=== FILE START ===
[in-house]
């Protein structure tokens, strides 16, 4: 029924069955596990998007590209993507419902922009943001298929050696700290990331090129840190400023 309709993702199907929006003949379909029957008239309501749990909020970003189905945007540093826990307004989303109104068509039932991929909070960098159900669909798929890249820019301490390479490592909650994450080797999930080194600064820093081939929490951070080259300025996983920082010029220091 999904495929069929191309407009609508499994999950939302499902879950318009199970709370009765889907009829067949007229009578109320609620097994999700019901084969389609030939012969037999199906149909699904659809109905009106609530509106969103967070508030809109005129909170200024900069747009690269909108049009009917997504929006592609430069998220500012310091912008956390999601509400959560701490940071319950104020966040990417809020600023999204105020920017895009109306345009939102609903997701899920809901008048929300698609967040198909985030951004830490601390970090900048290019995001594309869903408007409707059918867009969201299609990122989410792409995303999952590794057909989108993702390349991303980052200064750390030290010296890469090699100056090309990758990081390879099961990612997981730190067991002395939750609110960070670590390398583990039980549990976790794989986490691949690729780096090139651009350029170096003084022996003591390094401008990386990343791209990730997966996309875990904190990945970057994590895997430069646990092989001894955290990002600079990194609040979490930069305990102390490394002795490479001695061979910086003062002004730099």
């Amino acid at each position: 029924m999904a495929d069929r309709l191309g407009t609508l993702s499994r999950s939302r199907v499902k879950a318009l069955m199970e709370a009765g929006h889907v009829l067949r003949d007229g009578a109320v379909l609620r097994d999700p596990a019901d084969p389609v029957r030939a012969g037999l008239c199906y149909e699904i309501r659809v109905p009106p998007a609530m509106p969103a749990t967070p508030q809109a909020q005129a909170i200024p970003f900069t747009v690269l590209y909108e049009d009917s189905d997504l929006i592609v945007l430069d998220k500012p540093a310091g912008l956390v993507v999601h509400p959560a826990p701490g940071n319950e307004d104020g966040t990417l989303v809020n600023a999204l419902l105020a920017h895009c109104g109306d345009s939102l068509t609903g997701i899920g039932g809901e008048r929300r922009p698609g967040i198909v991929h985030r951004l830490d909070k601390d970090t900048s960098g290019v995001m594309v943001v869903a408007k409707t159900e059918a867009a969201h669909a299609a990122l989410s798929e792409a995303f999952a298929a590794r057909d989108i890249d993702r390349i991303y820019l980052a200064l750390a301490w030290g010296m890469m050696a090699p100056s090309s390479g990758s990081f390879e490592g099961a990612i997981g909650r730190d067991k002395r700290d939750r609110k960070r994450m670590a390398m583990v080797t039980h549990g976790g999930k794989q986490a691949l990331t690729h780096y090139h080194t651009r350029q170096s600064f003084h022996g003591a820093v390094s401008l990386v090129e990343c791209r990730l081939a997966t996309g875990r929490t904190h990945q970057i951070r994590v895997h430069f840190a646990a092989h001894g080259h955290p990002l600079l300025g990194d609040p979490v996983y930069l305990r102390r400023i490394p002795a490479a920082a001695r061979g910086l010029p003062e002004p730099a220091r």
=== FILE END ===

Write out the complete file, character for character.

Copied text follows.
[in-house]
């Protein structure tokens, strides 16, 4: 029924069955596990998007590209993507419902922009943001298929050696700290990331090129840190400023 309709993702199907929006003949379909029957008239309501749990909020970003189905945007540093826990307004989303109104068509039932991929909070960098159900669909798929890249820019301490390479490592909650994450080797999930080194600064820093081939929490951070080259300025996983920082010029220091 999904495929069929191309407009609508499994999950939302499902879950318009199970709370009765889907009829067949007229009578109320609620097994999700019901084969389609030939012969037999199906149909699904659809109905009106609530509106969103967070508030809109005129909170200024900069747009690269909108049009009917997504929006592609430069998220500012310091912008956390999601509400959560701490940071319950104020966040990417809020600023999204105020920017895009109306345009939102609903997701899920809901008048929300698609967040198909985030951004830490601390970090900048290019995001594309869903408007409707059918867009969201299609990122989410792409995303999952590794057909989108993702390349991303980052200064750390030290010296890469090699100056090309990758990081390879099961990612997981730190067991002395939750609110960070670590390398583990039980549990976790794989986490691949690729780096090139651009350029170096003084022996003591390094401008990386990343791209990730997966996309875990904190990945970057994590895997430069646990092989001894955290990002600079990194609040979490930069305990102390490394002795490479001695061979910086003062002004730099």
């Amino acid at each position: 029924m999904a495929d069929r309709l191309g407009t609508l993702s499994r999950s939302r199907v499902k879950a318009l069955m199970e709370a009765g929006h889907v009829l067949r003949d007229g009578a109320v379909l609620r097994d999700p596990a019901d084969p389609v029957r030939a012969g037999l008239c199906y149909e699904i309501r659809v109905p009106p998007a609530m509106p969103a749990t967070p508030q809109a909020q005129a909170i200024p970003f900069t747009v690269l590209y909108e049009d009917s189905d997504l929006i592609v945007l430069d998220k500012p540093a310091g912008l956390v993507v999601h509400p959560a826990p701490g940071n319950e307004d104020g966040t990417l989303v809020n600023a999204l419902l105020a920017h895009c109104g109306d345009s939102l068509t609903g997701i899920g039932g809901e008048r929300r922009p698609g967040i198909v991929h985030r951004l830490d909070k601390d970090t900048s960098g290019v995001m594309v943001v869903a408007k409707t159900e059918a867009a969201h669909a299609a990122l989410s798929e792409a995303f999952a298929a590794r057909d989108i890249d993702r390349i991303y820019l980052a200064l750390a301490w030290g010296m890469m050696a090699p100056s090309s390479g990758s990081f390879e490592g099961a990612i997981g909650r730190d067991k002395r700290d939750r609110k960070r994450m670590a390398m583990v080797t039980h549990g976790g999930k794989q986490a691949l990331t690729h780096y090139h080194t651009r350029q170096s600064f003084h022996g003591a820093v390094s401008l990386v090129e990343c791209r990730l081939a997966t996309g875990r929490t904190h990945q970057i951070r994590v895997h430069f840190a646990a092989h001894g080259h955290p990002l600079l300025g990194d609040p979490v996983y930069l305990r102390r400023i490394p002795a490479a920082a001695r061979g910086l010029p003062e002004p730099a220091r």